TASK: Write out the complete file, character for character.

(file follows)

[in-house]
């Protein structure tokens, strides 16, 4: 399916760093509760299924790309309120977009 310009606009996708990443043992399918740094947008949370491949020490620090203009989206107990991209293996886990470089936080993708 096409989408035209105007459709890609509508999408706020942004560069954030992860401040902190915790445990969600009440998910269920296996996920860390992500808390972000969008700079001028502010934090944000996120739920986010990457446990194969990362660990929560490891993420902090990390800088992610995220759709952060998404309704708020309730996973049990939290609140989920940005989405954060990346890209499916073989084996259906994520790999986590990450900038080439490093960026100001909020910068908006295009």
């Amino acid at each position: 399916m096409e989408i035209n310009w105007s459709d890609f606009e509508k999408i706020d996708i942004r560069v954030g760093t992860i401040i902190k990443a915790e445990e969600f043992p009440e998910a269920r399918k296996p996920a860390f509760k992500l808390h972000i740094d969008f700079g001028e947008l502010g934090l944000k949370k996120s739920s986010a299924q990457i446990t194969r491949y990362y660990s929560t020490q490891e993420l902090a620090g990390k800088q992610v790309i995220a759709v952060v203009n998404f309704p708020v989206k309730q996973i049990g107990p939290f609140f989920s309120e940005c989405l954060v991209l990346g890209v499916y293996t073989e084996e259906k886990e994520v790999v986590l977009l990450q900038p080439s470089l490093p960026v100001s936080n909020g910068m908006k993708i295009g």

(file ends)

[in-house]
């Protein structure tokens, strides 16, 4: 399916760093509760299924790309309120977009 310009606009996708990443043992399918740094947008949370491949020490620090203009989206107990991209293996886990470089936080993708 096409989408035209105007459709890609509508999408706020942004560069954030992860401040902190915790445990969600009440998910269920296996996920860390992500808390972000969008700079001028502010934090944000996120739920986010990457446990194969990362660990929560490891993420902090990390800088992610995220759709952060998404309704708020309730996973049990939290609140989920940005989405954060990346890209499916073989084996259906994520790999986590990450900038080439490093960026100001909020910068908006295009």
């Amino acid at each position: 399916m096409e989408i035209n310009w105007s459709d890609f606009e509508k999408i706020d996708i942004r560069v954030g760093t992860i401040i902190k990443a915790e445990e969600f043992p009440e998910a269920r399918k296996p996920a860390f509760k992500l808390h972000i740094d969008f700079g001028e947008l502010g934090l944000k949370k996120s739920s986010a299924q990457i446990t194969r491949y990362y660990s929560t020490q490891e993420l902090a620090g990390k800088q992610v790309i995220a759709v952060v203009n998404f309704p708020v989206k309730q996973i049990g107990p939290f609140f989920s309120e940005c989405l954060v991209l990346g890209v499916y293996t073989e084996e259906k886990e994520v790999v986590l977009l990450q900038p080439s470089l490093p960026v100001s936080n909020g910068m908006k993708i295009g």